Everybody on their toes

Tony Williams, whose “Urban Nutcracker’’ opens tonight, was Boston Ballet’s first black dancer. He started the company BalletRox last year. Tony Williams, whose “Urban Nutcracker’’ opens tonight, was Boston Ballet’s first black dancer. He started the company BalletRox last year. (Kim Kennedy)
By Bella English
Globe Staff / December 4, 2009

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Tonight is the opening of the “Urban Nutcracker,’’ an alt-version of the holiday classic. Instead of a party scene at a lavish Bavarian estate, this one opens with a single mother and her two children at Downtown Crossing. That’s just the start of the differences: Besides traditional ballet, the “Urban Nutcracker’’ this year features hip-hop, tap, swing dance, Chinese dancers, and an African-American step team from Boston Latin School. The “Urban Nutcracker’’ is the brainchild of Tony Williams, who was the first black dancer with the Boston Ballet. He started the dance company BalletRox last year, and also runs the Tony Williams Dance Center in Jamaica Plain.

Q. Tell me about growing up in Boston.

A. I grew up at the Bromley-Heath housing projects in Jamaica Plain and went to Boston public schools. I have four sisters and four brothers. My father was an alcoholic, like a lot of men who came home from World War II really changed. My father met my mother in Naples. She’s Italian, and she had never seen a black man before in her life. She moved here and they had eight more kids after me. She was the Rock of Gibraltar and raised us all very strictly. My father was a great guy who loved his wife and children. He just had this disease.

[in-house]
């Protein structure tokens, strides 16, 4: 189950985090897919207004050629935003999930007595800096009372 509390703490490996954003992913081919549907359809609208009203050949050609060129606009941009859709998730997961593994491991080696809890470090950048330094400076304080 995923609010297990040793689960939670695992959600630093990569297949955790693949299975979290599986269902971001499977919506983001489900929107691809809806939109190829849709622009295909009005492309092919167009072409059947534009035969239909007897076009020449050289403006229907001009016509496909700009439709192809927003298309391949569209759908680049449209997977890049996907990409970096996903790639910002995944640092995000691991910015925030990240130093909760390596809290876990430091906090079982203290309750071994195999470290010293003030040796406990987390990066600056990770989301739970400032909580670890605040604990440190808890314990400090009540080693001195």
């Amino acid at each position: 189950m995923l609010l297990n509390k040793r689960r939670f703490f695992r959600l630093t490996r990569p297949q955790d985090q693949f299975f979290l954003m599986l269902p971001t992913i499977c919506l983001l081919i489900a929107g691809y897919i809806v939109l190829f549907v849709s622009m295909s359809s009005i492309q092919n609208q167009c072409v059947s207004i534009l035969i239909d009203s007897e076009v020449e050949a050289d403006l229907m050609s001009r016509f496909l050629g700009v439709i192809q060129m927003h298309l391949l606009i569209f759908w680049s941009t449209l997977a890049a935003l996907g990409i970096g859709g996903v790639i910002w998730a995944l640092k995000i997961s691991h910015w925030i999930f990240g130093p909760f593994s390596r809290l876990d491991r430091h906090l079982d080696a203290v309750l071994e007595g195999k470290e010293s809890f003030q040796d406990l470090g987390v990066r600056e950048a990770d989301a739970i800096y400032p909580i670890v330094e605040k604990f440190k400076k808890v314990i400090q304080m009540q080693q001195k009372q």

Q. You got into dance after you followed some guys from your gym to ballet lessons. How did that go?

A. They had heard that the Russian gymnastics team took ballet lessons. I loved gymnastics. So I followed them to ballet and took a class. Ballet mixes art and athleticism and I just loved seeing all the pretty young girls in pink tights. They gave me a scholarship [to Boston Ballet school] and after dancing nine months, I was on stage. That was the year the New England Civic Ballet changed its name to the Boston Ballet. By 1967, I was a principal dancer.

Q. Did you dance in “The Nutcracker’’?

A. I did, and the first time I did the Russian dance. As part of my own company, I have a girl from Russia and a girl from Ukraine. They’re doing an authentic Russian dance in this year’s “Urban Nutcracker.’’

Q. How did you come up with the idea for the “Urban Nutcracker’’?

A. I had like 14 boys in tap class and I remembered when I was in “The Nutcracker’’ and that was such a big deal. I said, I’d love to do a “Nutcracker’’ to give the kids a chance to dance. We could never compete with the traditional “Nutcracker’’ at the Opera House. I wanted to do a guerrilla version, an inner-city version. By the way, we also have a tree that grows on stage, and snowflakes.

Q. Who are your dancers?

A. We have a very multiracial cast. We have black, white, Latino, Asian-American, gay, straight, inner-city, suburban. It’s like a big stew.

Q. Are you in it?

A. I’m 63. Two years ago, I went in as Drosselmeier. I overstretched. There’s this one scene where I run on stage and as I ran I popped my groin muscle and then I popped the other one.

Interview was condensed and edited.

URBAN NUTCRACKER Will be performed Fridays, Saturdays, and Sundays, Dec. 4-20, at John Hancock Hall, 180 Berkeley St. For tickets and information, go to

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